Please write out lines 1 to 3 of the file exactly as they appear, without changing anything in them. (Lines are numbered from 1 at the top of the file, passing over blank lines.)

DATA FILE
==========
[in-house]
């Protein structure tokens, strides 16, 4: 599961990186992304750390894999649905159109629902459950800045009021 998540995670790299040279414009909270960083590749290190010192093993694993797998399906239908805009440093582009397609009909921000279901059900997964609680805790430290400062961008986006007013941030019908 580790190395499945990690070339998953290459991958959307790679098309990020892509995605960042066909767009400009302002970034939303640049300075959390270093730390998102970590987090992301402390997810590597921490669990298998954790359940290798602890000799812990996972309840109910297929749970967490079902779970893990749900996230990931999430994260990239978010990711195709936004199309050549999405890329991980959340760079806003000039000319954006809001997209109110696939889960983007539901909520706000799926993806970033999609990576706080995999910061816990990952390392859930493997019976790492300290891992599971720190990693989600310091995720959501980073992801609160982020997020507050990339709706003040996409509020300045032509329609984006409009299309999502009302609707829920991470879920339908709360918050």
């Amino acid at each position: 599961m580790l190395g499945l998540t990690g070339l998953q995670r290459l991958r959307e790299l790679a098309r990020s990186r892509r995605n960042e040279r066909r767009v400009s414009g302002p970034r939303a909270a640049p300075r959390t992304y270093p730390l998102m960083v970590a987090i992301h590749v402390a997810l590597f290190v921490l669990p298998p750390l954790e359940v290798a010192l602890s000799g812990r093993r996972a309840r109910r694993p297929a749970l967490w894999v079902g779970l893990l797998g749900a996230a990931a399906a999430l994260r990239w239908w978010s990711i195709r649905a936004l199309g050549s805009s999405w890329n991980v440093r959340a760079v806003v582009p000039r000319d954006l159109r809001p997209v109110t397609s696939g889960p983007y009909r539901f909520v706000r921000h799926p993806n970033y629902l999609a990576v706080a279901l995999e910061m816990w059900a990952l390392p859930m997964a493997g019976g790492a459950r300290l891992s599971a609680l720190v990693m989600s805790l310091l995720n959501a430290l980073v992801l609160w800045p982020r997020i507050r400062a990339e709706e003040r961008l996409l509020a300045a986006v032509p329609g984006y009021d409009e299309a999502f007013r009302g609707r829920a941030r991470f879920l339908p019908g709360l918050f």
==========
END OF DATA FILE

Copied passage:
[in-house]
């Protein structure tokens, strides 16, 4: 599961990186992304750390894999649905159109629902459950800045009021 998540995670790299040279414009909270960083590749290190010192093993694993797998399906239908805009440093582009397609009909921000279901059900997964609680805790430290400062961008986006007013941030019908 580790190395499945990690070339998953290459991958959307790679098309990020892509995605960042066909767009400009302002970034939303640049300075959390270093730390998102970590987090992301402390997810590597921490669990298998954790359940290798602890000799812990996972309840109910297929749970967490079902779970893990749900996230990931999430994260990239978010990711195709936004199309050549999405890329991980959340760079806003000039000319954006809001997209109110696939889960983007539901909520706000799926993806970033999609990576706080995999910061816990990952390392859930493997019976790492300290891992599971720190990693989600310091995720959501980073992801609160982020997020507050990339709706003040996409509020300045032509329609984006409009299309999502009302609707829920991470879920339908709360918050």
């Amino acid at each position: 599961m580790l190395g499945l998540t990690g070339l998953q995670r290459l991958r959307e790299l790679a098309r990020s990186r892509r995605n960042e040279r066909r767009v400009s414009g302002p970034r939303a909270a640049p300075r959390t992304y270093p730390l998102m960083v970590a987090i992301h590749v402390a997810l590597f290190v921490l669990p298998p750390l954790e359940v290798a010192l602890s000799g812990r093993r996972a309840r109910r694993p297929a749970l967490w894999v079902g779970l893990l797998g749900a996230a990931a399906a999430l994260r990239w239908w978010s990711i195709r649905a936004l199309g050549s805009s999405w890329n991980v440093r959340a760079v806003v582009p000039r000319d954006l159109r809001p997209v109110t397609s696939g889960p983007y009909r539901f909520v706000r921000h799926p993806n970033y629902l999609a990576v706080a279901l995999e910061m816990w059900a990952l390392p859930m997964a493997g019976g790492a459950r300290l891992s599971a609680l720190v990693m989600s805790l310091l995720n959501a430290l980073v992801l609160w800045p982020r997020i507050r400062a990339e709706e003040r961008l996409l509020a300045a986006v032509p329609g984006y009021d409009e299309a999502f007013r009302g609707r829920a941030r991470f879920l339908p019908g709360l918050f």